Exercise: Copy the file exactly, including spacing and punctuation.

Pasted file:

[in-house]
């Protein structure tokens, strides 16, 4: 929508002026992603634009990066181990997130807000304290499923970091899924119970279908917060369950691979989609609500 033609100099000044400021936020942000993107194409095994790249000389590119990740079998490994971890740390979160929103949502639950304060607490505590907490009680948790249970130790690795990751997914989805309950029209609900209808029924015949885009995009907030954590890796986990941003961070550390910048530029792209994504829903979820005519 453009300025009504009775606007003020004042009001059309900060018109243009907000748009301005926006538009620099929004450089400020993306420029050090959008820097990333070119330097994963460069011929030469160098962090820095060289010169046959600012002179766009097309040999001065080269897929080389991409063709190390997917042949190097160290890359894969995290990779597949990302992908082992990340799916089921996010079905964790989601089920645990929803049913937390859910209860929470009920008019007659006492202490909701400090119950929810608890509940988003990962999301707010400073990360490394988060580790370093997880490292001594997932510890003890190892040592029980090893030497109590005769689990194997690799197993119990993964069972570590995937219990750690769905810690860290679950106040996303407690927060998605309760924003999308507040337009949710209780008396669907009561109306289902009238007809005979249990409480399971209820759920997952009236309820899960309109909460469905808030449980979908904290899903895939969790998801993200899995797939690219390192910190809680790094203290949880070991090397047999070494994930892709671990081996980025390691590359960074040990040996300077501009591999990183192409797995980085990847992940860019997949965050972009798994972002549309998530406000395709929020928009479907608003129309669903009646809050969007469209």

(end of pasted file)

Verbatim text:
[in-house]
């Protein structure tokens, strides 16, 4: 929508002026992603634009990066181990997130807000304290499923970091899924119970279908917060369950691979989609609500 033609100099000044400021936020942000993107194409095994790249000389590119990740079998490994971890740390979160929103949502639950304060607490505590907490009680948790249970130790690795990751997914989805309950029209609900209808029924015949885009995009907030954590890796986990941003961070550390910048530029792209994504829903979820005519 453009300025009504009775606007003020004042009001059309900060018109243009907000748009301005926006538009620099929004450089400020993306420029050090959008820097990333070119330097994963460069011929030469160098962090820095060289010169046959600012002179766009097309040999001065080269897929080389991409063709190390997917042949190097160290890359894969995290990779597949990302992908082992990340799916089921996010079905964790989601089920645990929803049913937390859910209860929470009920008019007659006492202490909701400090119950929810608890509940988003990962999301707010400073990360490394988060580790370093997880490292001594997932510890003890190892040592029980090893030497109590005769689990194997690799197993119990993964069972570590995937219990750690769905810690860290679950106040996303407690927060998605309760924003999308507040337009949710209780008396669907009561109306289902009238007809005979249990409480399971209820759920997952009236309820899960309109909460469905808030449980979908904290899903895939969790998801993200899995797939690219390192910190809680790094203290949880070991090397047999070494994930892709671990081996980025390691590359960074040990040996300077501009591999990183192409797995980085990847992940860019997949965050972009798994972002549309998530406000395709929020928009479907608003129309669903009646809050969007469209």